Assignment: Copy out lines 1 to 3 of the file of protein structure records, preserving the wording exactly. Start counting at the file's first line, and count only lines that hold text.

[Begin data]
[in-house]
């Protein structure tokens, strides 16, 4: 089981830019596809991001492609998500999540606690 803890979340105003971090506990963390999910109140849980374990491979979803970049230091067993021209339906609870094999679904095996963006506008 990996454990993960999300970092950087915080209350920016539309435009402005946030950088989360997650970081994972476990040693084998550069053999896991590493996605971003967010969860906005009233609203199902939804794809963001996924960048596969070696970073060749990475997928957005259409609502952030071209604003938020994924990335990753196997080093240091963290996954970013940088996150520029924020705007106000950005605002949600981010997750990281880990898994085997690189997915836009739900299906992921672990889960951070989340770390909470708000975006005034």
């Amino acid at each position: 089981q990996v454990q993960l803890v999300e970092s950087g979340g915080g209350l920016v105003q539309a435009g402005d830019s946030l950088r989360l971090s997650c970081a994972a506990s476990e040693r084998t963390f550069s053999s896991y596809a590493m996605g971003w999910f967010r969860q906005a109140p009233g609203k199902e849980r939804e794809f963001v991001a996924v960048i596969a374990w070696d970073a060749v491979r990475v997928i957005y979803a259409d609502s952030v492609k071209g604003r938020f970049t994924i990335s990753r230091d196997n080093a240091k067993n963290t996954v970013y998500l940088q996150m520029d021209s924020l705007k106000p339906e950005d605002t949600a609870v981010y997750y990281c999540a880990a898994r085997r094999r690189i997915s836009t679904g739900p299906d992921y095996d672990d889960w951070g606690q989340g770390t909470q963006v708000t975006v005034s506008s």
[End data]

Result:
[in-house]
């Protein structure tokens, strides 16, 4: 089981830019596809991001492609998500999540606690 803890979340105003971090506990963390999910109140849980374990491979979803970049230091067993021209339906609870094999679904095996963006506008 990996454990993960999300970092950087915080209350920016539309435009402005946030950088989360997650970081994972476990040693084998550069053999896991590493996605971003967010969860906005009233609203199902939804794809963001996924960048596969070696970073060749990475997928957005259409609502952030071209604003938020994924990335990753196997080093240091963290996954970013940088996150520029924020705007106000950005605002949600981010997750990281880990898994085997690189997915836009739900299906992921672990889960951070989340770390909470708000975006005034």
């Amino acid at each position: 089981q990996v454990q993960l803890v999300e970092s950087g979340g915080g209350l920016v105003q539309a435009g402005d830019s946030l950088r989360l971090s997650c970081a994972a506990s476990e040693r084998t963390f550069s053999s896991y596809a590493m996605g971003w999910f967010r969860q906005a109140p009233g609203k199902e849980r939804e794809f963001v991001a996924v960048i596969a374990w070696d970073a060749v491979r990475v997928i957005y979803a259409d609502s952030v492609k071209g604003r938020f970049t994924i990335s990753r230091d196997n080093a240091k067993n963290t996954v970013y998500l940088q996150m520029d021209s924020l705007k106000p339906e950005d605002t949600a609870v981010y997750y990281c999540a880990a898994r085997r094999r690189i997915s836009t679904g739900p299906d992921y095996d672990d889960w951070g606690q989340g770390t909470q963006v708000t975006v005034s506008s």